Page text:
> Otto, I feel you've badly misinterpreted the director's intentions
> here. Since any criticism is based on interpretation, what follows
> is mine...
Chris, I want to exercise my spectatorial resistance and disregard
author's intentionality (which guarantees no reception). However, I like
Jane Campion's woman's look--it is one that I am willing to embrace.
> Baines and Aida are put in a difficult situation from the beginning.
> Baines recognizes Aida's pain, caused by her separation from the
> piano and the uncaring attitude of her husband. Baines' decision to
> take her to the piano establishes that he is a much different type
> of man than Stewart (?), a fact Aida must surely take notice of.
> His feelings for Aida intensify, and he has the piano moved so that
> Aida will have access to it. By the time she arrives at his cabin,
> the piano itself begins to take a back seat to the fact that these
> two people have become quite attracted to each other.
Just a film buff point here: Hunter's character is named Ada, not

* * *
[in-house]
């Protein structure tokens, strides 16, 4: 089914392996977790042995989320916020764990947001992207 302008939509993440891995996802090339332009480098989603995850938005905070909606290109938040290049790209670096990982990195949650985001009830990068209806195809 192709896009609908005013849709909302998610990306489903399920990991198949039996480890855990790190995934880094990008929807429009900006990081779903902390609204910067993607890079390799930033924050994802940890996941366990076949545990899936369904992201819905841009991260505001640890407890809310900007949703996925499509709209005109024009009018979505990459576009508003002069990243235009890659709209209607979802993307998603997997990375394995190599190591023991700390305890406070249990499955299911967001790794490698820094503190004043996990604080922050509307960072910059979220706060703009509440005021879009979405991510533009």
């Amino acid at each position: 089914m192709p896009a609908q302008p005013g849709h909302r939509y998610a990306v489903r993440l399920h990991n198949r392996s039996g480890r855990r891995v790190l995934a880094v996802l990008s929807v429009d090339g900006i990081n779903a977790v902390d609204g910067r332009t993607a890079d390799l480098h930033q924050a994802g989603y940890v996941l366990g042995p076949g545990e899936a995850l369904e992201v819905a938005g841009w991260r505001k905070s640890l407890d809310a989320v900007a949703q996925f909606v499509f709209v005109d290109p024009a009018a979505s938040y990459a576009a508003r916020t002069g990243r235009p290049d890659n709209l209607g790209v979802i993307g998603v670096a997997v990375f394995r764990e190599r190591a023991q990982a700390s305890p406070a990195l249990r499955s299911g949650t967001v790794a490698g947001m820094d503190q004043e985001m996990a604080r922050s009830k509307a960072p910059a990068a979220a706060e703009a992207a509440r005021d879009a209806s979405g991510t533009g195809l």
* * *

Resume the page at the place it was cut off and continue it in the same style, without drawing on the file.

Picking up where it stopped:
*Aida.* You must be thinking about Italian opera or something.
> > I felt
that both Baines and Aida found themselves incapable of
> moving forward in a relationship that both wanted to pursue.
> Despite the attraction, neither one feels comfortable with it, for
> all the obvious reasons, and the issue must be resolved indirectly.
> So, what we have is a dilemma with no apparent solution. How can
> Baines approach Aida? What should he say or do? How can Aida let
> herself become a party to this situation, while maintaining the
> degree of pride she requires?
> Baines' idea of bargaining sex (not *unwanted* or *one-sided* sex,
> mind you) for the piano keys is the excuse that Aida is looking for.
Hey, that's sharp.
> Under the pretense of doing anything to regain her piano, she is
> able to let go completely, with a man that she knows cares more for
> her than her husband ever could. My point is that Aida is hardly
> "whoring for piano keys", Otto. She is giving in to one of the most
> intense of all human emotions -- the desire to become intimate with
> someone you care for, and who cares for you -- and Baines comes up
> with a perfect excuse that allows her to do so. By this point, Aida
> cares less about the piano, she just wants to be with this man that
> looks at her with such emotional yearning and such sexual hunger.
> Without being too contentious here (as I've been *asked* not to be),
> I think that Jane Campion sets all of this up very well, and anyone
> who doesn't see the romance, the lust, that has built up between
> these two characters must have missed the point completely. This is
> sad, because I feel that it's quite possibly the most intense moment
> in the entire film, and one to be savored, not ridiculed.
"I miss you already."